EMT Madrid expands electric bus depot

In Spain, EMT Madrid has significantly expanded the charging infrastructure for its electric buses at the depot in the Carabanchel district. With the third expansion phase now complete, 118 new charging points have been created - and further expansion in the fourth phase is already planned.

Image: EMT Madrid

EMT Madrid says the third expansion phase that has now been completed has created 118 new charging points, with further expansion in the fourth phase already planned. The 118 new charge points will enable 260 battery-electric buses to be charged simultaneously at the Carabanchel depot.

The charging points are top-down pantographs, lowered from the roof of a fixed tent onto the pantographs on the roofs of the electric buses parked below. Drivers do not have to plug in a cable after parking the vehicles.

The pantographs themselves are connected in groups of three, each with 360 kW of charging power. If only one bus is charging, it can be fully charged with the full 360 kW in around one hour, according to EMT Madrid. If the system is fully occupied, the power is divided into 3x 120 kW. But even then, the three electric buses would be fully charged in three hours and would, therefore, be at 100 per cent in time for the start of the next shift when charging overnight.

The charging infrastructure for the third expansion phase was installed on a 221 x 25 meter parking space. In addition to the pantograph charging systems themselves, safety features such as a fire protection system, sensors for detecting escaping gases and thermal imaging cameras were also installed in order to detect possible malfunctions and risks in good time when charging so many vehicles. PV modules have also been installed on the roof of the facility, with self-generated solar power expected to cover around ten per cent of demand.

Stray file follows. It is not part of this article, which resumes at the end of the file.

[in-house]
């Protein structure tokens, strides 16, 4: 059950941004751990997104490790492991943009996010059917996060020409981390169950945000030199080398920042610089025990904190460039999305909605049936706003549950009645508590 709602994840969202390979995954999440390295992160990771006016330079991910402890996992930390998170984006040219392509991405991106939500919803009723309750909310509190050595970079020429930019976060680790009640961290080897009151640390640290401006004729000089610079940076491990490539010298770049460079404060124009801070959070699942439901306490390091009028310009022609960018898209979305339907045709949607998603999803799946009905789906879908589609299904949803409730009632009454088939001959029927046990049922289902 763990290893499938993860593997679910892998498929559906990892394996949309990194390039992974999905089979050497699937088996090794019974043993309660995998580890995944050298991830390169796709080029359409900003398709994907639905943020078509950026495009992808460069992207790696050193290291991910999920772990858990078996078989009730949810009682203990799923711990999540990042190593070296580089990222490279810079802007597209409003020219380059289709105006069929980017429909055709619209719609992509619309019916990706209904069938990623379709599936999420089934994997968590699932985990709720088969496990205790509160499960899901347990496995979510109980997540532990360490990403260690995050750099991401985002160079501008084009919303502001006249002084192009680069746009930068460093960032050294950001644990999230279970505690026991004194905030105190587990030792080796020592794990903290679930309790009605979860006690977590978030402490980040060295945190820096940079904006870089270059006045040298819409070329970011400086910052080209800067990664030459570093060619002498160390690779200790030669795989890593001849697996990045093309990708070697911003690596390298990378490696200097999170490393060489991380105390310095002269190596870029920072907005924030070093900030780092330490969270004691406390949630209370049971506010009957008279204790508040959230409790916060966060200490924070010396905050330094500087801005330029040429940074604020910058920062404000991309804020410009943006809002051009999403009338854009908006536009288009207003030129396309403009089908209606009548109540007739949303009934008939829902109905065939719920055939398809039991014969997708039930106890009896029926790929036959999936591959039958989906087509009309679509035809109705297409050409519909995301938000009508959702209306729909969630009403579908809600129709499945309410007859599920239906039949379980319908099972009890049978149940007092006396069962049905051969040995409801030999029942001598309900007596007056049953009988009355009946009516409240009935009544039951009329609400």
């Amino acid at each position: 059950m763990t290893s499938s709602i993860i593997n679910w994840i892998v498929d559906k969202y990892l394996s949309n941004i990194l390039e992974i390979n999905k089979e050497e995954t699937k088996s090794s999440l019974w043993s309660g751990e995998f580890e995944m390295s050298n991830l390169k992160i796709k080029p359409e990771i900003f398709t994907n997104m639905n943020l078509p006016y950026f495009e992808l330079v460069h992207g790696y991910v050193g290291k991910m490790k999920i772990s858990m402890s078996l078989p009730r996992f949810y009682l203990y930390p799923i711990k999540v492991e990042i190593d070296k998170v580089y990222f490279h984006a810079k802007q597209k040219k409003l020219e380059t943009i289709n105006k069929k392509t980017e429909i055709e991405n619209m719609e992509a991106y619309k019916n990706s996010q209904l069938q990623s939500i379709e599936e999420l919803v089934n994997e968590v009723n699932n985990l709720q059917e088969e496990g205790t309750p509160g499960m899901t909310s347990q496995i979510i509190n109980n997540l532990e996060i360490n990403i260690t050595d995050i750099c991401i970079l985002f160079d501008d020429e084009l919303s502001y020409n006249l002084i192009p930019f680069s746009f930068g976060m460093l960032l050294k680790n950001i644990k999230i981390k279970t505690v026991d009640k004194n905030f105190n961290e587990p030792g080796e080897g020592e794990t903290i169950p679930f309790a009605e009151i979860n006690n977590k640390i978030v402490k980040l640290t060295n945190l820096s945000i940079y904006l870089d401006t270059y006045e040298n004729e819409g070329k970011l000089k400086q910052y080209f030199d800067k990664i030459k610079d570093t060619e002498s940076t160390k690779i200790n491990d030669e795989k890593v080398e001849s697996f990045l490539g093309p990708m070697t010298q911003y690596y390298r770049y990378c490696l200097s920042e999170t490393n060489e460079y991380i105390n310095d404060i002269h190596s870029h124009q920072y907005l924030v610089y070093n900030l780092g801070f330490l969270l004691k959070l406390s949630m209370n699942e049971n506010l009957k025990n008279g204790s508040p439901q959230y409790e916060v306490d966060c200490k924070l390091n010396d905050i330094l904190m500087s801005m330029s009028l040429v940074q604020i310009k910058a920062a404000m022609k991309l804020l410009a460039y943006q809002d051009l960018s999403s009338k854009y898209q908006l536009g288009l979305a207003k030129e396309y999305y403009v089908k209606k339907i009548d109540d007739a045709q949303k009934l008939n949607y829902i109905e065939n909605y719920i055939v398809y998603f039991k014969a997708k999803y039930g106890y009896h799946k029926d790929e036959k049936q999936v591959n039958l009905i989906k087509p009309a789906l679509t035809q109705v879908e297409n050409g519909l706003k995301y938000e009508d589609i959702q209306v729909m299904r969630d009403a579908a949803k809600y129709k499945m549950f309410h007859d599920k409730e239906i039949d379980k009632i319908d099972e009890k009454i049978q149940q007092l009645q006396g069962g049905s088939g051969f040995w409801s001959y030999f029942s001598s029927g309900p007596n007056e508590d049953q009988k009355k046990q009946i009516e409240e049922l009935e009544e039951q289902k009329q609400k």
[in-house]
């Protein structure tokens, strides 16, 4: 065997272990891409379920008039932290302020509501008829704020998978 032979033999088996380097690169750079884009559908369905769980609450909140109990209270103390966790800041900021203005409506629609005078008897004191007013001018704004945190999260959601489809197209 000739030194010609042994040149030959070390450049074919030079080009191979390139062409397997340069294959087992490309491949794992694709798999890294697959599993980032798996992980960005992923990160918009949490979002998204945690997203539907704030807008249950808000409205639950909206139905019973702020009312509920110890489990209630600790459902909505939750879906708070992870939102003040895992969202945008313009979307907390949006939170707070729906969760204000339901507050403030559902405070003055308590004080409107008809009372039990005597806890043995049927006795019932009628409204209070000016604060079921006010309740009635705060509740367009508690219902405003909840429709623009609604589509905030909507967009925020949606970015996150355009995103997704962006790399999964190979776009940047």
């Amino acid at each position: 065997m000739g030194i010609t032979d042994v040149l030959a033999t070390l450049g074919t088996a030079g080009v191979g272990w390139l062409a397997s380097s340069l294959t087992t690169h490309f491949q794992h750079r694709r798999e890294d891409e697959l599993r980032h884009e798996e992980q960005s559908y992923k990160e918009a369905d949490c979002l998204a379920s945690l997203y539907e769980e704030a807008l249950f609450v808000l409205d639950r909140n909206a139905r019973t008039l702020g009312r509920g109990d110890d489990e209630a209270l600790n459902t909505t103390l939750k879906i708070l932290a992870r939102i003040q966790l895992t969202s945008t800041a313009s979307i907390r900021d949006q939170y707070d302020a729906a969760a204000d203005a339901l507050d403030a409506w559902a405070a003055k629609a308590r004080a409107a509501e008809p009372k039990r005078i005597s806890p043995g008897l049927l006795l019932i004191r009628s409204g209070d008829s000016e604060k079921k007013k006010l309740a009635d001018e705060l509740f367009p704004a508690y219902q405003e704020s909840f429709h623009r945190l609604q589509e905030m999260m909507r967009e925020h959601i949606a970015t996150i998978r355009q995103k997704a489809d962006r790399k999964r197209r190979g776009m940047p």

The expansion is not yet complete with 260 charging points, as the city of Madrid wants to further decarbonize public transport. Once work on the fourth phase has been completed, a total of 320 charging points will be available in Carabanchel.

By the end of 2024, EMT Madrid’s fleet is expected to comprise over 440 electric buses. EMT Madrid wants to operate a completely emission-free bus fleet from 2033. On the way there, the last conventionally powered vehicle was taken out of service in December 2022. The electric buses are vehicles from manufacturers such as Solaris and Irizar, but EMT Madrid has also ordered fuel cell buses from CaetanoBus.

intelligenttransport.com, emtmadrid.es (in Spanish)


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